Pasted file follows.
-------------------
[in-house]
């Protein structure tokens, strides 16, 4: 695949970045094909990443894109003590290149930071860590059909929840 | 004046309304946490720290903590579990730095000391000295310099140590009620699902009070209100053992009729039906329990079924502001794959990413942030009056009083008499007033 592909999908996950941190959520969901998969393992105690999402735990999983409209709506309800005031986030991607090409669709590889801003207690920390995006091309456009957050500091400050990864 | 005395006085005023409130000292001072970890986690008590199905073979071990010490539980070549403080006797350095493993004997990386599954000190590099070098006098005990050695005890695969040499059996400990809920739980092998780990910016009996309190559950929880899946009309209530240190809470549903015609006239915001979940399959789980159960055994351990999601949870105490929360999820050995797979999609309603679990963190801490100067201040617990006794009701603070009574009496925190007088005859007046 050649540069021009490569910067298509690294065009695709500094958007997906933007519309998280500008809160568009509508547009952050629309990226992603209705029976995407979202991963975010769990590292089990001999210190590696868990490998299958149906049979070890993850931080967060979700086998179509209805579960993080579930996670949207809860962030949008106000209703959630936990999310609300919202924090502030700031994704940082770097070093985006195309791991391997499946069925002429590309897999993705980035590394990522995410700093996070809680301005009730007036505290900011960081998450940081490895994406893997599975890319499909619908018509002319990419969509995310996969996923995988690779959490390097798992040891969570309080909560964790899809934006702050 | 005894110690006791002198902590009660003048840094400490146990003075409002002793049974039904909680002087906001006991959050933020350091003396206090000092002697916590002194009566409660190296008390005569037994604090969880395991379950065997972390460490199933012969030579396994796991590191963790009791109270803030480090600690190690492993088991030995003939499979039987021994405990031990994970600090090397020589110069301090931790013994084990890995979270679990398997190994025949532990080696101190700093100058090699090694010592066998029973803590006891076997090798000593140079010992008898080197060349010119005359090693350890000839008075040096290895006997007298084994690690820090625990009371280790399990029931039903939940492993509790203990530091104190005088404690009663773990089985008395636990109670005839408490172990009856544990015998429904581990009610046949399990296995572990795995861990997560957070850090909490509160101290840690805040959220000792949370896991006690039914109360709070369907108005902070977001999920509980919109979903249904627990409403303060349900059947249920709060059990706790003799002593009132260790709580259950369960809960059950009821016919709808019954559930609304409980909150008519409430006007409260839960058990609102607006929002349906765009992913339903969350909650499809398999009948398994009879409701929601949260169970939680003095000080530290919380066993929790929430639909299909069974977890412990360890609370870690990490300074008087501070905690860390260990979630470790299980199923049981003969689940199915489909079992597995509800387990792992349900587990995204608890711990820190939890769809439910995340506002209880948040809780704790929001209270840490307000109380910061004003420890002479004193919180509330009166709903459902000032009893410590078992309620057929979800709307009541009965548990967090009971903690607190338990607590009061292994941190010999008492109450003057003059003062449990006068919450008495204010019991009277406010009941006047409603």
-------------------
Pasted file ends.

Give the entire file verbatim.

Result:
[in-house]
């Protein structure tokens, strides 16, 4: 695949970045094909990443894109003590290149930071860590059909929840 | 004046309304946490720290903590579990730095000391000295310099140590009620699902009070209100053992009729039906329990079924502001794959990413942030009056009083008499007033 592909999908996950941190959520969901998969393992105690999402735990999983409209709506309800005031986030991607090409669709590889801003207690920390995006091309456009957050500091400050990864 | 005395006085005023409130000292001072970890986690008590199905073979071990010490539980070549403080006797350095493993004997990386599954000190590099070098006098005990050695005890695969040499059996400990809920739980092998780990910016009996309190559950929880899946009309209530240190809470549903015609006239915001979940399959789980159960055994351990999601949870105490929360999820050995797979999609309603679990963190801490100067201040617990006794009701603070009574009496925190007088005859007046 050649540069021009490569910067298509690294065009695709500094958007997906933007519309998280500008809160568009509508547009952050629309990226992603209705029976995407979202991963975010769990590292089990001999210190590696868990490998299958149906049979070890993850931080967060979700086998179509209805579960993080579930996670949207809860962030949008106000209703959630936990999310609300919202924090502030700031994704940082770097070093985006195309791991391997499946069925002429590309897999993705980035590394990522995410700093996070809680301005009730007036505290900011960081998450940081490895994406893997599975890319499909619908018509002319990419969509995310996969996923995988690779959490390097798992040891969570309080909560964790899809934006702050 | 005894110690006791002198902590009660003048840094400490146990003075409002002793049974039904909680002087906001006991959050933020350091003396206090000092002697916590002194009566409660190296008390005569037994604090969880395991379950065997972390460490199933012969030579396994796991590191963790009791109270803030480090600690190690492993088991030995003939499979039987021994405990031990994970600090090397020589110069301090931790013994084990890995979270679990398997190994025949532990080696101190700093100058090699090694010592066998029973803590006891076997090798000593140079010992008898080197060349010119005359090693350890000839008075040096290895006997007298084994690690820090625990009371280790399990029931039903939940492993509790203990530091104190005088404690009663773990089985008395636990109670005839408490172990009856544990015998429904581990009610046949399990296995572990795995861990997560957070850090909490509160101290840690805040959220000792949370896991006690039914109360709070369907108005902070977001999920509980919109979903249904627990409403303060349900059947249920709060059990706790003799002593009132260790709580259950369960809960059950009821016919709808019954559930609304409980909150008519409430006007409260839960058990609102607006929002349906765009992913339903969350909650499809398999009948398994009879409701929601949260169970939680003095000080530290919380066993929790929430639909299909069974977890412990360890609370870690990490300074008087501070905690860390260990979630470790299980199923049981003969689940199915489909079992597995509800387990792992349900587990995204608890711990820190939890769809439910995340506002209880948040809780704790929001209270840490307000109380910061004003420890002479004193919180509330009166709903459902000032009893410590078992309620057929979800709307009541009965548990967090009971903690607190338990607590009061292994941190010999008492109450003057003059003062449990006068919450008495204010019991009277406010009941006047409603």